Basically my reaction was “Ok, interesting… hey look, they made Drew Brees look like he’s not balding…they’re reading the whole thing? Really? Why? When do the commercials start? Let’s get this game started…is it over yet? I don’t remember the Super Bowl being this political…Had we known this was going to happen, we would have played a spot-the-flag drinking game…Guess I’ll get another beer…finally some football! What the hell was that and why was it necessary?”

I was underwhelmed by the flyover though…after all that, I expected to see dozens of planes shoot over the arena. That would have been so awesome!

I started the broadcast late on my DVR, and we skipped right to the game as soon as Aguilara sang wrong words. How much of the Declararion did they do? It gets kinda boring and technical once you get into the list of greivences.

This is just wrong. MLS teams compete in CONCACAF international competitions, in the same way that Premier League teams compete in UEFA international competitions. Because that’s the region their country is a part of.

Now, MLS teams often suck donkey balls, but there are nowhere NEAR as bad when compared with English, Spanish or Italian top flight teams as European Football League teams are when compared to the NFL.

As much as I would like to blame everything on Fox News, the Declaration of Independence thing was something that started during the 2002 Super Bowl which was shortly after 9/11 (well a few months, I guess). They have done it ever since.

I stand corrected, last I’d heard MLS teams didn’t really participate in anything approaching the soccer “major leagues”.

Regardless, I think the point stands that (despite the existence of pro American Football teams all over the world) despite the fact that none of the teams in the NFL are from outside the US you could make the case that the NFL’s talent level is sufficiently superior that the Super Bowl is the de facto world championship of the sport.

Didn’t there used to be a NFL Europe league that essentially amounted to a minor league for the NFL, skill- and player-base-wise?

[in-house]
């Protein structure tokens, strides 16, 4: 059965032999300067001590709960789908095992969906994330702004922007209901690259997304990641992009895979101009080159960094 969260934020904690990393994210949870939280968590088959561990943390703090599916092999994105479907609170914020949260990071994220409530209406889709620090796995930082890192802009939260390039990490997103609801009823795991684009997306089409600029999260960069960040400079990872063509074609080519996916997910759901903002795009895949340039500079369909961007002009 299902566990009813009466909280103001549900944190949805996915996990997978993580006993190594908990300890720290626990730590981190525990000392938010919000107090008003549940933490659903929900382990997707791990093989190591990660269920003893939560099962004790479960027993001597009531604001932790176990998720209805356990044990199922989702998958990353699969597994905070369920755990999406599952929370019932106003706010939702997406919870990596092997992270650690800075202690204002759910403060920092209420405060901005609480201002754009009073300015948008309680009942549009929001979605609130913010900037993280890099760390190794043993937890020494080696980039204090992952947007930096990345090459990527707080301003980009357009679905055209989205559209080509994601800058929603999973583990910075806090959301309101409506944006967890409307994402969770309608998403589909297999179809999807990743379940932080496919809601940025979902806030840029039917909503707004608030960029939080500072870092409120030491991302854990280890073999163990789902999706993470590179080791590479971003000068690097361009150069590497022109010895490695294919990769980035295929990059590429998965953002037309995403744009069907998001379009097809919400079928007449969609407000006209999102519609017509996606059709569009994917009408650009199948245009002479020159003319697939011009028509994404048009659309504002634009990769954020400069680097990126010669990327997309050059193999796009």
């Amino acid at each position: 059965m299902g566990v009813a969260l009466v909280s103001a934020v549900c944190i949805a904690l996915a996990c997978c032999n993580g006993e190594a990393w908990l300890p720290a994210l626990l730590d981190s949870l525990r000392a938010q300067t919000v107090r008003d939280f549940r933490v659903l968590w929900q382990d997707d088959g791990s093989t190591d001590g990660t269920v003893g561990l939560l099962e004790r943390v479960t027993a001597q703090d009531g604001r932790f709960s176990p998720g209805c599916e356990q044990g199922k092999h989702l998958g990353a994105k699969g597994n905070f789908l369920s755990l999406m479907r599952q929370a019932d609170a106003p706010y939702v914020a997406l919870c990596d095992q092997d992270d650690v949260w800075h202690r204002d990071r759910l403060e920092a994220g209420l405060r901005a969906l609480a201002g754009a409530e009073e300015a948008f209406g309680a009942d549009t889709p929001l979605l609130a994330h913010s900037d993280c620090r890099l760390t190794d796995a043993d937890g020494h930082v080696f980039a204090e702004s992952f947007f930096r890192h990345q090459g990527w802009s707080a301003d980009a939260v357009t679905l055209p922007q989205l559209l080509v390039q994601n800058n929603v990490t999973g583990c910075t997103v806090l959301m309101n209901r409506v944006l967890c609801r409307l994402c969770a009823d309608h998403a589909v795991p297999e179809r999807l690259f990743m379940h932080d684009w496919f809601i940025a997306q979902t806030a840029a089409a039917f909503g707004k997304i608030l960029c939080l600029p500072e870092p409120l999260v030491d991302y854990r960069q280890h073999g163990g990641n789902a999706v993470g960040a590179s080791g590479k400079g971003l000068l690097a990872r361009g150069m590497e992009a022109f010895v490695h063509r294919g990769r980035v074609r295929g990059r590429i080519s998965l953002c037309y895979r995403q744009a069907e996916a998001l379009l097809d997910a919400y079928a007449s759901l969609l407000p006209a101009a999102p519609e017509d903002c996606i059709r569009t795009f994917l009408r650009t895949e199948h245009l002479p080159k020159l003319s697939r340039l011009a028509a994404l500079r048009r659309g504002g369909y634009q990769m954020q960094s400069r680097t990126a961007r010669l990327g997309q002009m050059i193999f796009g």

From what I saw of British American Football teams (and I accept they might have improved since I left), you’d see a significant number of fatalities if they tried to go up against an NFL team playing at full strength.

A good MLS team, on the other hand, can at least appear on the same pitch as ManUre or Chelski or the Arse.

The league I have most problem with them referring to it as a World Title is the NBA - there are many successful basketball leagues around the world, and while I think the worst NBA franchise would handily beat the best non-NBA team (though maybe not under non-US rules…), the difference is much lower than it is in football. I’m not sure how big the gap is in baseball between a weak MLB team and a top Japanese team, for example.

Yes. It started as the World League of American Football in 1991 and 1992, which had both U.S. and North American teams. After a 2-year hiatus, it started back up as the European-only World League in 1995 (changing its name to NFL Europe in 1997, and then NFL Europa in 2007). It ceased operations after the 2007 season.

The WLAF was partially sponsored by the NFL; as I understand it, the later versions were entirely run by the NFL. It was, indeed, a developmental league for the NFL, though each team also had “national” (i.e., non U.S.) players (usually the kickers).

There were a few NFL Europe players who were able to use it as a springboard to NFL careers, notably Kurt Warner, Jake Delhomme, and Matt Bryant.